So on the first day of volunteering, I went for mass in the morning at Mother House, and had a simple breakfast of bread, tea and biscuits with the other volunteers. I joined the volunteering group that was headed to Kalighat. 

As I entered into Kalighat, I saw the picture of Christ on the Cross with the words, “I thirst”. And I was struck powerfully by a memory I had four years earlier when I had entered Kalighat for my 21st birthday. It was my present from Father Reggie, to visit Mother House and Kalighat. And I had been so moved, so moved by the spirit of Mother and Jesus, and this outpouring of love they had for the poor. 

I had remembered looking at that same picture of Christ on the Cross thinking, “I don’t care if I am working, or have a boyfriend, or am based in some other place. When I am 25, I will come and volunteer here. I promise you God that I will come and serve you here.”

Apparently I had forgotten that I had made this promise to God. Four years after making that promise, at the age of 25, God brought me back to Kalighat to serve Him. He obviously had not forgotten.  

Outside Kalighat, Mother Teresa’s Home for the Dying (May 2010)


I would like to say that from that moment on, I relaxed and threw myself into the service of God, because I knew He interceded in my life – whether I liked it or not. I would like to say that I finally snapped out of my chains of self-pity, and in seeing the most emaciated people I had ever met, I was overcome with compassion and mercy to serve the poorest of the poor. 

Sadly that kind of transcendence did not happen the moment I saw Christ’s thirst. I would say it was more of a slow unfolding.

Drying clothes on top of the roof of Kalighat in the scorching heat. April 2010

One of the tasks I had in Kalighat was to work with Lokhi Rani, a woman who was half paralysed due to a sun stroke. I did physical exercises with her by moving her arms, limbs, getting her to sit up, and eat her lunch by guiding her hand to her mouth. She would fight me on this – not literally, but she would cry when we started the exercises, and say she wanted to go home. Even though I imagined it was painful for her, I would say to her in Bengali, “Do you really want to go home? How are you going to go home? Your legs needs to take you there. So let’s stop crying and do this.” Harsh, I know. But as I said the words to her, it echoed back to me.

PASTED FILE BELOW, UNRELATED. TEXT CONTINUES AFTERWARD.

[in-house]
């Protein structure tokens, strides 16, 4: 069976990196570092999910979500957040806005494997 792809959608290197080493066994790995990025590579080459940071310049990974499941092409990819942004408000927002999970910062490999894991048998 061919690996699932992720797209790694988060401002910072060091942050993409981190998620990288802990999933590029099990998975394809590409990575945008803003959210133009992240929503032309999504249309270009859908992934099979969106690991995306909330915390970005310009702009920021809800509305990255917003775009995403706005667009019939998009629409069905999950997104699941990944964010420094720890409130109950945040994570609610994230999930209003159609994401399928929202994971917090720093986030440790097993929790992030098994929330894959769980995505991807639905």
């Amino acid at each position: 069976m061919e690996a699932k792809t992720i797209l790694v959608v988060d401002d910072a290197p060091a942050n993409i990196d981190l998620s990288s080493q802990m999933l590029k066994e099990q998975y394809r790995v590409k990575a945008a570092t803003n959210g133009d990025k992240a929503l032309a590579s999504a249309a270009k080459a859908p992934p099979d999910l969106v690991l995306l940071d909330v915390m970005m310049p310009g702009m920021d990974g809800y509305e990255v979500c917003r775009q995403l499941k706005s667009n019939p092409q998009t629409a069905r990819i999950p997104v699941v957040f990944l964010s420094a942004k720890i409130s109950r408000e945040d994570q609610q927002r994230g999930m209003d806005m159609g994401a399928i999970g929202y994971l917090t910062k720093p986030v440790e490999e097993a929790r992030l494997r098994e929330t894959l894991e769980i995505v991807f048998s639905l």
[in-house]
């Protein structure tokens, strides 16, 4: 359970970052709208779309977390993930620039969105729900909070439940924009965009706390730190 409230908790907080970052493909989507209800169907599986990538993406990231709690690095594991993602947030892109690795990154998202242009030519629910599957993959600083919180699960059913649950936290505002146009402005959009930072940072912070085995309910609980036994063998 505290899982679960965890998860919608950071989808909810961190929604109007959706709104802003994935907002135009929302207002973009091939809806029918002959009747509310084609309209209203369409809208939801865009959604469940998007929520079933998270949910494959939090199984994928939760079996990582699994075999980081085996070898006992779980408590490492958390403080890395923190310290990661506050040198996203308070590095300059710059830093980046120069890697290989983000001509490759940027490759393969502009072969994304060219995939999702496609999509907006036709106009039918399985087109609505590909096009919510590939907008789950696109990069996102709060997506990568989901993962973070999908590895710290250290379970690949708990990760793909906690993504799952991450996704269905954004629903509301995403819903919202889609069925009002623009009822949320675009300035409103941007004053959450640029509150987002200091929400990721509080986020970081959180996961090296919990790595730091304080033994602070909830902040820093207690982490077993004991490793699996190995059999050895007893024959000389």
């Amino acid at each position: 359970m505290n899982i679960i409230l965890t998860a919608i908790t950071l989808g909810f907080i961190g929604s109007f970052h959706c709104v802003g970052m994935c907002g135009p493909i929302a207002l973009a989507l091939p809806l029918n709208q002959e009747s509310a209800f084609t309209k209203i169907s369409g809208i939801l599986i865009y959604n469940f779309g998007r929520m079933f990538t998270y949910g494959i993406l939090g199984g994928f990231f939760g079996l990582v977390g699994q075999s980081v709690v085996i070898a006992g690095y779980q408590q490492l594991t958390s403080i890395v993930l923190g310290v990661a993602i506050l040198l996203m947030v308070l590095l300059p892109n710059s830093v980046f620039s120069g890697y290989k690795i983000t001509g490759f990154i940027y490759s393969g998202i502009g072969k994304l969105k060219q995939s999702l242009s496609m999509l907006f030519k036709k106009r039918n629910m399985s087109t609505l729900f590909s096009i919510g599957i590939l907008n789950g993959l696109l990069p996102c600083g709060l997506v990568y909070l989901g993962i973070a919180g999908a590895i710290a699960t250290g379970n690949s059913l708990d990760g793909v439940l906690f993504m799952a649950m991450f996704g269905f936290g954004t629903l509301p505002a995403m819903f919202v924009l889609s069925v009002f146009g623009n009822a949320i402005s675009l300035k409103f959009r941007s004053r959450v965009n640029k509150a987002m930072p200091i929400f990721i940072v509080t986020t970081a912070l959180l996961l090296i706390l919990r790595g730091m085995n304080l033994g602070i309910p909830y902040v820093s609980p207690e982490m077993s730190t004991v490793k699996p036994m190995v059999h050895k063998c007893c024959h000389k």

If two or three more tears spilled from Lokhi Rani’s eyes, I would look her straight in the eye and make a silly face. Without fail, she would immediately laugh. Humour works wonders. 

In fact, I was amazed at the amount of the humour these wonderful ladies had – they were rather cheeky. 

I remember we were distributing mangos for desert, and one lady, Agnes, told me she had not received her mango. So I asked for a mango from the Sisters, and as I handed the mango to Agnes, I saw two mangos roll from under her blanket and onto the floor. We both shared a chuckle as I handed over the contraband to her. 

Kalighat is a home for the dying. It is meant to be the place where people are brought in from the streets, literally close to death. One woman had part of her skull bashed in. Another woman had a broken femur that was sticking out of her thigh, with a thin piece of skin covering it. A Finnish nurse volunteering there said she should have died from internal bleeding alone.

Amazingly, in the month that I worked in the woman’s ward, no one died. Instead, sheltered from the brutal elements of the Kolkata sun and pollution and traffic – and well, utter poverty, in here, they recovered. It was amazing to see people come back to life because they had a decent bed to sleep in, with regular meals, medical attention, medicine, baths, and care. 

In the weeks I worked with Lokhi Rani, she went from being someone who could only lie down, to someone who could use the right side of her body that wasn’t paralysed to push herself to sit up, eat, and she gained movement in her left paralysed side.

God does heal. I saw it with my own eyes, and I am grateful to be a witness of it. 

God answers

My month with the Sisters had settled into a daily routine. I would wake in the morning, go to morning mass in the upstairs chapel of Mother House, then go downstairs to have breakfast with the other volunteers. Then we would all disperse to our respective volunteering homes, and do our various duties for the morning. For lunch, I would go back to the Centre that my Uncle worked in, and where I was boarding, and we would have lunch together. I would try to have a lunchtime siesta (I was an insomniac at the time), and then walk back to Mother House at 3pm  – when the Sisters reopened it. I would sit in front of Mother’s tomb trying to pray, write in my notebook, and try not to feel miserable, until we had evening service again. That was actually the daily routine of many of the volunteers – except the miserable part, though some of them had similar stories of trying to recover from burnout, heart break, or both.